The logline and description may not sound like much, but 127 Hours delivers one of the most riveting and incredibly emotional experiences I have had in a theatre in some time. I was unsure Boyle and his crew could top their Oscar-winning work in Slumdog Millionaire, but this film improves upon it in every way possible. Because of all the talk about "the scene", the majority of people will know how the…
This review may contain spoilers. I can handle the truth.
This was a film of two halves for me and the split didn't come in the predictable place (pre and post getting stuck). I thought the first 40 minutes were really engrossing and brilliantly handled. I never warmed to the character of Aaron but I didn't have a problem with that, the film doesn't try and make him all warm and lovely, they portray him as a rather selfish adrenaline junky which is probably very close to the truth. What I really liked about the earlier scenes was the way the film made big moments out of little details, the way these tiny battles he had immediately after getting trapped took on greater significance and as if they were huge…
127 Hours is directed by Danny Boyle and is the true story of Aaron Ralston (James Franco) an adventurous climber who gets trapped under a bolder by himself in the middle of nowhere.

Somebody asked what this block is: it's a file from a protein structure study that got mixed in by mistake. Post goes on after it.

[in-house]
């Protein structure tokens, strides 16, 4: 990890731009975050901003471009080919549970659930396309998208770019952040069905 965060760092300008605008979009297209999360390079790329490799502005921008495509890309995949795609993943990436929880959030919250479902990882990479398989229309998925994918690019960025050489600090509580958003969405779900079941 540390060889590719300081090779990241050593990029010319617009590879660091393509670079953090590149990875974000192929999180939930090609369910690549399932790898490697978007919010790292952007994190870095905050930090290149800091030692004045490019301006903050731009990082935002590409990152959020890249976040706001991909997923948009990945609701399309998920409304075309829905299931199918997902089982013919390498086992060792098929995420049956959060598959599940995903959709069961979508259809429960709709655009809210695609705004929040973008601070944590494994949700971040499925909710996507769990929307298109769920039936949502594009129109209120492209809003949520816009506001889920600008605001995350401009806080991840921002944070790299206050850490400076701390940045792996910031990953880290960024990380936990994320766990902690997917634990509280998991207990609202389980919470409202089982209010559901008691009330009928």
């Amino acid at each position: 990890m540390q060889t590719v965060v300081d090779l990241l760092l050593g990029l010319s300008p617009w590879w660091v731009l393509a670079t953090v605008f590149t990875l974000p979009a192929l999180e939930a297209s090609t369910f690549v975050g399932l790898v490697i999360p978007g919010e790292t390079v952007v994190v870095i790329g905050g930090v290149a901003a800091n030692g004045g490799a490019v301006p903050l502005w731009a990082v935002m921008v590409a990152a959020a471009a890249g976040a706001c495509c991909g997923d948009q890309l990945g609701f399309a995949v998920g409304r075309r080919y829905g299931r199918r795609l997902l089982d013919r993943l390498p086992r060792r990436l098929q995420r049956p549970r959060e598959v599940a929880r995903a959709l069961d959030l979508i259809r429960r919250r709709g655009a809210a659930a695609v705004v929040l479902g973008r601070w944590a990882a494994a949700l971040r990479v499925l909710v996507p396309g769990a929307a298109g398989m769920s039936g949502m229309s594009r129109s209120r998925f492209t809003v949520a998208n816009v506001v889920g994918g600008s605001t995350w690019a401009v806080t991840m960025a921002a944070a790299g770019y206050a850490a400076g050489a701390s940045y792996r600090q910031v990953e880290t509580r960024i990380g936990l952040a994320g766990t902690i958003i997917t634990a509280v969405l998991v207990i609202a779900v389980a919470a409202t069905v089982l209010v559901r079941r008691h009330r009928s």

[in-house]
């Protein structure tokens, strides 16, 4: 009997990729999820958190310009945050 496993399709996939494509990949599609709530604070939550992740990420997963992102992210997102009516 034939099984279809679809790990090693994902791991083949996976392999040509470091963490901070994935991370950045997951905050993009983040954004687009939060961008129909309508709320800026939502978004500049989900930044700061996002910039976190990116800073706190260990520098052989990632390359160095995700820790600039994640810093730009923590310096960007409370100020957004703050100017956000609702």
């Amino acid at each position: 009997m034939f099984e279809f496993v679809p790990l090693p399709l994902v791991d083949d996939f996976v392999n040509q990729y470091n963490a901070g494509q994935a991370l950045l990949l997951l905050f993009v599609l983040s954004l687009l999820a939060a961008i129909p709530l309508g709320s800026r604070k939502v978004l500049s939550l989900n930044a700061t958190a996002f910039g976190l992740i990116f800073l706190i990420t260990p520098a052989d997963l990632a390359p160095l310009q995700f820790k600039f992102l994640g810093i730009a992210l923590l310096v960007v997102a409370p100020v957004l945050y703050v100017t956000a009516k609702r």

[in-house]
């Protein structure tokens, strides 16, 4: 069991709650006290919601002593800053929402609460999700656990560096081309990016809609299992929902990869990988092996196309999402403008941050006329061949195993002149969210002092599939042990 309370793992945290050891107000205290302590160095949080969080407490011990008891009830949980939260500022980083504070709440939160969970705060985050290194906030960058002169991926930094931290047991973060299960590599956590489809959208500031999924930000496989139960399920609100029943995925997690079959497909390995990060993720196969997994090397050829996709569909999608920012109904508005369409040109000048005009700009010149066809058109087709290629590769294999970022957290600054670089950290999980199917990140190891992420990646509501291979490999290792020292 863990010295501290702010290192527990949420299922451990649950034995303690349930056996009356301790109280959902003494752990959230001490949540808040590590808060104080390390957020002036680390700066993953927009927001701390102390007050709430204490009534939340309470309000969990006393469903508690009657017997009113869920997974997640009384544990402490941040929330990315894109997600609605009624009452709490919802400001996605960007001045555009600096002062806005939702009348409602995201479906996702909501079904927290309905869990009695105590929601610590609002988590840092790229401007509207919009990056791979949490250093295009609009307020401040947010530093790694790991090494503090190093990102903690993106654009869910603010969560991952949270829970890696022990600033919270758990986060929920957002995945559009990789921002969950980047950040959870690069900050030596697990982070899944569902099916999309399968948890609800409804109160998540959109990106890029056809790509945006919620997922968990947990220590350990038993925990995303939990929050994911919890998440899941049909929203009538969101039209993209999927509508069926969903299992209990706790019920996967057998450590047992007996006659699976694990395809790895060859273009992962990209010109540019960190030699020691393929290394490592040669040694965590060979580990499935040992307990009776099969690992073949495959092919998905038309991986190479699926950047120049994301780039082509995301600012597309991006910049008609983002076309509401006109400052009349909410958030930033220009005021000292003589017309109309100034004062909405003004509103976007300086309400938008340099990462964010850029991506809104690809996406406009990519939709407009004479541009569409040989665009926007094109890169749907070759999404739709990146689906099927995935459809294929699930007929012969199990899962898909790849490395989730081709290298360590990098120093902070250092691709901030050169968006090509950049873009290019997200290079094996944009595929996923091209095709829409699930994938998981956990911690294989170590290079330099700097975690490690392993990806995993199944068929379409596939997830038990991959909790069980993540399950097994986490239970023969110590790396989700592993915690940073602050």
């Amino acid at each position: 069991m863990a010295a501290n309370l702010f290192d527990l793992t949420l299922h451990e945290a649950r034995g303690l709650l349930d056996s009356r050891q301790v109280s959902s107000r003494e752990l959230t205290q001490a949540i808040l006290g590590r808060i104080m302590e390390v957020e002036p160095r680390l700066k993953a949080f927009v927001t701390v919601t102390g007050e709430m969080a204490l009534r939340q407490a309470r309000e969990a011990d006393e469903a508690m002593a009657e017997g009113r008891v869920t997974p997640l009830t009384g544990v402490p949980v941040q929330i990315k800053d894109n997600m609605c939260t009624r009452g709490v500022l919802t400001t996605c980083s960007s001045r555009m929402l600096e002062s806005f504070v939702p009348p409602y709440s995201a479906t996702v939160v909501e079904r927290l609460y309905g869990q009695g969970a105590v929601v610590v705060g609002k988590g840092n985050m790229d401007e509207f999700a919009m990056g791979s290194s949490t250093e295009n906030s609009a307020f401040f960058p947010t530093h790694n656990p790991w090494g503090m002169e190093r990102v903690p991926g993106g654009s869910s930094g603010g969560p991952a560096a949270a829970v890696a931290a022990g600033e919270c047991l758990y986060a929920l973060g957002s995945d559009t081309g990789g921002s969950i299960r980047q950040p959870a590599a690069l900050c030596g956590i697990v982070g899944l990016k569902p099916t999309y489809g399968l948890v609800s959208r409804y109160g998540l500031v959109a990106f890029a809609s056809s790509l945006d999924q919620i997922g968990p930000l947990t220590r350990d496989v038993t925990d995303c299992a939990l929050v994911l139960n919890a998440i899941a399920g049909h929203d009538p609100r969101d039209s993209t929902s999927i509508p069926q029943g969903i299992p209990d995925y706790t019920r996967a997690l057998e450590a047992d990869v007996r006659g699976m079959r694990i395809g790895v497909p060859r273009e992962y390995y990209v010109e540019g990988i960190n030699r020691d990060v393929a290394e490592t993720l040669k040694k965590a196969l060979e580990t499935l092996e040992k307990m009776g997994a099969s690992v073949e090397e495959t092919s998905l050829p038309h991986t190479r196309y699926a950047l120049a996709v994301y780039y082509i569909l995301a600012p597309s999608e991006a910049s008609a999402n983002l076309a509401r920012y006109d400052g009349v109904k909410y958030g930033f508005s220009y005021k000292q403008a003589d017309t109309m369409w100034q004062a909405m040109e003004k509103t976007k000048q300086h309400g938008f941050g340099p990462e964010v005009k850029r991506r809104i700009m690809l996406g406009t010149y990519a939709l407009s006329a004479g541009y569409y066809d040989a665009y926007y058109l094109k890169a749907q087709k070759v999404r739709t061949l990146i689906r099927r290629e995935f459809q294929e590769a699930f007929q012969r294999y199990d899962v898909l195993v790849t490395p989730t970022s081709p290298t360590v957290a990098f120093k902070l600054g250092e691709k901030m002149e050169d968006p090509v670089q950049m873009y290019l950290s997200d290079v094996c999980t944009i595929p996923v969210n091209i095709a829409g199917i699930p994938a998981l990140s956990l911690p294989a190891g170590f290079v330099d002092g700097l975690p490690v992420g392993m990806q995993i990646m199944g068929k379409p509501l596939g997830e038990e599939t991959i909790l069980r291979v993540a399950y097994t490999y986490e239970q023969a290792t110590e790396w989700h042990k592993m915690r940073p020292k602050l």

I know I'm in the minority, but I don't think that 127 Hours is a masterpiece. I thought it was a good film with a very good performance by James Franco, but it wasn't phenomenal by any means.
Before I list off the problems I had with the film, I have to give a lot of credit to both James Franco and Danny Boyle. This could have been a very boring film. It was one man talking into a camera for about 70 minutes out of the…
This was incredibly well done. From the surge of excitement of new adventure to the screeching ringing in your head from nerve pain-- this movie was extraordinary.
Looking back at the notes I wrote years ago after watching this, I can only conclude I really hated this after this was released.
I did not like this movie at all. I found it to be quite dry.
127 Hours is a heartbreaking yet thoroughly intriguing representation on the sole-survivor tale of Aron Ralston that is terrifically edited, and anchored by Danny Boyle's sharp, kinetic direction and what is arguably James Franco's all-time greatest performance.
James Franco, e somente James Franco, é incrível como um filme atuado por somente uma pessoa pode render um filme que rende momentos de tensão e claustrofóbicos para o público.
"My whole life has led to this rock"
"127 Hours" is a remarkable brutal tribute to the human spirit and how far someone will go to survive.
Combined the average ratings (Critic's & Users) from IMDb, Rotten Tomatoes, Metacritic and Letterboxd, and then weighted and tweaked the results…
The 2015 edition of the They Shoot Pictures, Don't They? 21st Century's Most Acclaimed Films list.